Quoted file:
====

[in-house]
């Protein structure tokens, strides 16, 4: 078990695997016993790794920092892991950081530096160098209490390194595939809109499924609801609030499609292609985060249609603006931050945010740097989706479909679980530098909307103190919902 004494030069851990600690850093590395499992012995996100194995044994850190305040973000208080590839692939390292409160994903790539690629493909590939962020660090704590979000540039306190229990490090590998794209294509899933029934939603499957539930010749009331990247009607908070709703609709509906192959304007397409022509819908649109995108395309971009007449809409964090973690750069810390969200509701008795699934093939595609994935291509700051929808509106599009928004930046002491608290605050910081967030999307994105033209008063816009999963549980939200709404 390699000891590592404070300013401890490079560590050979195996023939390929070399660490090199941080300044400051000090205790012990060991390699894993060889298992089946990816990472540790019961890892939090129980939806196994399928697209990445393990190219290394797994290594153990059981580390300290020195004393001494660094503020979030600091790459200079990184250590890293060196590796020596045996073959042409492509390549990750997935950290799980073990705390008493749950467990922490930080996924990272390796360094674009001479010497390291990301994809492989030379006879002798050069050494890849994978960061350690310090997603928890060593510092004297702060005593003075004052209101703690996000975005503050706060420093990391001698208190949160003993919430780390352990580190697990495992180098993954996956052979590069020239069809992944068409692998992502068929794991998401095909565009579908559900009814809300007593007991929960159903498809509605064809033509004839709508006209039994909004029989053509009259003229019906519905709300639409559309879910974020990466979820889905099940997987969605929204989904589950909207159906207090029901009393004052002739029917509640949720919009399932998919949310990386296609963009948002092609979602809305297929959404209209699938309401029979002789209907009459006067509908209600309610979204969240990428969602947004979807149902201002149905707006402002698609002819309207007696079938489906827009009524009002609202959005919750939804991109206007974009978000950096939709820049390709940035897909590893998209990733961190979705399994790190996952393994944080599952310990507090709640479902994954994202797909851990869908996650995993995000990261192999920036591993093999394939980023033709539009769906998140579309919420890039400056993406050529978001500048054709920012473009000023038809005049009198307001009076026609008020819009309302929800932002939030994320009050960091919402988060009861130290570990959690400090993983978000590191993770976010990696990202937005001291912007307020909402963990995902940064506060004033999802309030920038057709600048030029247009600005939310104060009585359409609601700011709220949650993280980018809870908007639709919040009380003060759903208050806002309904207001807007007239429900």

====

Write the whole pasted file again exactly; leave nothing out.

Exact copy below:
[in-house]
């Protein structure tokens, strides 16, 4: 078990695997016993790794920092892991950081530096160098209490390194595939809109499924609801609030499609292609985060249609603006931050945010740097989706479909679980530098909307103190919902 004494030069851990600690850093590395499992012995996100194995044994850190305040973000208080590839692939390292409160994903790539690629493909590939962020660090704590979000540039306190229990490090590998794209294509899933029934939603499957539930010749009331990247009607908070709703609709509906192959304007397409022509819908649109995108395309971009007449809409964090973690750069810390969200509701008795699934093939595609994935291509700051929808509106599009928004930046002491608290605050910081967030999307994105033209008063816009999963549980939200709404 390699000891590592404070300013401890490079560590050979195996023939390929070399660490090199941080300044400051000090205790012990060991390699894993060889298992089946990816990472540790019961890892939090129980939806196994399928697209990445393990190219290394797994290594153990059981580390300290020195004393001494660094503020979030600091790459200079990184250590890293060196590796020596045996073959042409492509390549990750997935950290799980073990705390008493749950467990922490930080996924990272390796360094674009001479010497390291990301994809492989030379006879002798050069050494890849994978960061350690310090997603928890060593510092004297702060005593003075004052209101703690996000975005503050706060420093990391001698208190949160003993919430780390352990580190697990495992180098993954996956052979590069020239069809992944068409692998992502068929794991998401095909565009579908559900009814809300007593007991929960159903498809509605064809033509004839709508006209039994909004029989053509009259003229019906519905709300639409559309879910974020990466979820889905099940997987969605929204989904589950909207159906207090029901009393004052002739029917509640949720919009399932998919949310990386296609963009948002092609979602809305297929959404209209699938309401029979002789209907009459006067509908209600309610979204969240990428969602947004979807149902201002149905707006402002698609002819309207007696079938489906827009009524009002609202959005919750939804991109206007974009978000950096939709820049390709940035897909590893998209990733961190979705399994790190996952393994944080599952310990507090709640479902994954994202797909851990869908996650995993995000990261192999920036591993093999394939980023033709539009769906998140579309919420890039400056993406050529978001500048054709920012473009000023038809005049009198307001009076026609008020819009309302929800932002939030994320009050960091919402988060009861130290570990959690400090993983978000590191993770976010990696990202937005001291912007307020909402963990995902940064506060004033999802309030920038057709600048030029247009600005939310104060009585359409609601700011709220949650993280980018809870908007639709919040009380003060759903208050806002309904207001807007007239429900």